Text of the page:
• If a man adopts a son and he grows up in the adopter’s house, the original parents cannot demand his return.
  • If anyone strikes a man whose rank is higher than his, the man shall be whipped sixty times with an ox-whip in public.
  • If someone strikes another man equally ranked, he shall pay one gold mina.
  • If a slave strikes its owner, his ear will be cut off.
  • If a man strikes a pregnant woman, and she therefore loses her child, he shall pay ten shekels for her.
  • If anyone strikes anyone of lower rank, the victim shall commit the same injury as was done to him- or herself upon the offender.
  • If a builder builds a house, and constructs it well, the owner will pay two shekels for each surface of the house.
  • If, however, he does not succeed, and the house falls in, killing the owner, the builder will be killed.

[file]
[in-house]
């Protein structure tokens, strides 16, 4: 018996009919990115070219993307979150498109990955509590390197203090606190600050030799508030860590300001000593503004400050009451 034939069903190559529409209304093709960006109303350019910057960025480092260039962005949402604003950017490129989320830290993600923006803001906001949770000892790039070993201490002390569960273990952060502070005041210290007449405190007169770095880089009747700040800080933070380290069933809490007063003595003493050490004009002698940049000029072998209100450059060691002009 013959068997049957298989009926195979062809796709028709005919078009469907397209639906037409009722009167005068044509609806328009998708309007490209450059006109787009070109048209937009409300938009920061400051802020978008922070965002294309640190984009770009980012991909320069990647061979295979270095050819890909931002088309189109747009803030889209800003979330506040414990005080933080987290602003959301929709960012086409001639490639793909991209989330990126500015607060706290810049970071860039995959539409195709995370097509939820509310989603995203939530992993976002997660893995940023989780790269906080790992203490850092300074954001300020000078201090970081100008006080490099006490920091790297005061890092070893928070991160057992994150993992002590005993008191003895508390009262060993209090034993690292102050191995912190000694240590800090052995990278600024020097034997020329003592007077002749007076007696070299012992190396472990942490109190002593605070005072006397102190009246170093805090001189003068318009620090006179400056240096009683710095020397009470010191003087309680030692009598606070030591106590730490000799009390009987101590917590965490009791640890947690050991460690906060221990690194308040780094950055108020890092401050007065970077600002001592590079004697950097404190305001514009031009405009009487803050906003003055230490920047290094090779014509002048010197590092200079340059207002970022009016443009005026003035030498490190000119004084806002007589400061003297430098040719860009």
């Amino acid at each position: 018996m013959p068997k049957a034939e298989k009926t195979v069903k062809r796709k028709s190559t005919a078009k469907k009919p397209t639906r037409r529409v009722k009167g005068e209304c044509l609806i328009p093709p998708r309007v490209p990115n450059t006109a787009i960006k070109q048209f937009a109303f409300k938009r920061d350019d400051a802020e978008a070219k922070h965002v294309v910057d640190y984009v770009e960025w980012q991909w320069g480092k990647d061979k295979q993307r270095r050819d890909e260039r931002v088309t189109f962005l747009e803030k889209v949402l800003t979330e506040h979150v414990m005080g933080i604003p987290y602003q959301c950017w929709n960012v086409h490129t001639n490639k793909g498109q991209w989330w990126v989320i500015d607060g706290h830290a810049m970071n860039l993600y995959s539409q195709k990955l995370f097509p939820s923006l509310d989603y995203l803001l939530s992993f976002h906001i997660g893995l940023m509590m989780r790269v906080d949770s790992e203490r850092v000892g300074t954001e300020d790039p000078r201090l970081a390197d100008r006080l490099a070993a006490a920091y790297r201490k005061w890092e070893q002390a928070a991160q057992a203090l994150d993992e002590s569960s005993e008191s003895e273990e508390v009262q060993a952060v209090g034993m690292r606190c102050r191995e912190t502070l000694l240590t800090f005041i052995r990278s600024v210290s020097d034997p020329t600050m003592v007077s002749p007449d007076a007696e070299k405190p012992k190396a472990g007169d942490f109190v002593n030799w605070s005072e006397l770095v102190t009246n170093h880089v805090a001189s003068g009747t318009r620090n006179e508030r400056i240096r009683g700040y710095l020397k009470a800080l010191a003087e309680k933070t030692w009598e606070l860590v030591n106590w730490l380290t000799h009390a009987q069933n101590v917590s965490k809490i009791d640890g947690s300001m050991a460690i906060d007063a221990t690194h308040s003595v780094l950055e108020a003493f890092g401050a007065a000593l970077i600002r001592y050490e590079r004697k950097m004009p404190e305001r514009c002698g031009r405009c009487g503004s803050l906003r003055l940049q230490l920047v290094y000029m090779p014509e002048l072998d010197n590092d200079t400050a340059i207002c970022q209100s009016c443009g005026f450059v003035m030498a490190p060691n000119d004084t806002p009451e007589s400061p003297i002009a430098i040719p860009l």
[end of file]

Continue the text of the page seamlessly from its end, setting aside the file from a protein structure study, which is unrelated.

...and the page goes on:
• If the son of the owner dies, the son of the builder shall be killed.
  • If a man breaks down a wall of a house in an attempt to rob it (quite literally "breaking into") and is caught, his punishment will be to become sealed up inside the wall as a patch.
  • If a son strikes his mother his hands shall be cut off.
  • If a son says that his mother is not his mother or his father is not his father his tongue shall be cut off.
  • If a man strikes another man, his hand shall be cut off.
  • If a man is committed robbery, but can not prove it, his hand shall be cut off.

[edit] References

  • Falkenstein, A. (1956–57). Die neusumerischen Gerichtsurkunden I–III. München.
  • Kohler, J. & Peiser, F.E. (1890). Aus dem Babylonischen Rechtsleben. Leipzig.
  • Julius Oppert and Joachim Menant (1877). Documents juridiques de l'Assyrie et de la Chaldee. París.
  • Thomas, D. Winton, ed. (1958). Documents from Old Testament Times. London y New York.

[edit] See also

[edit] External links

Wikisource has original text related to this article:

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Code of Hammurabi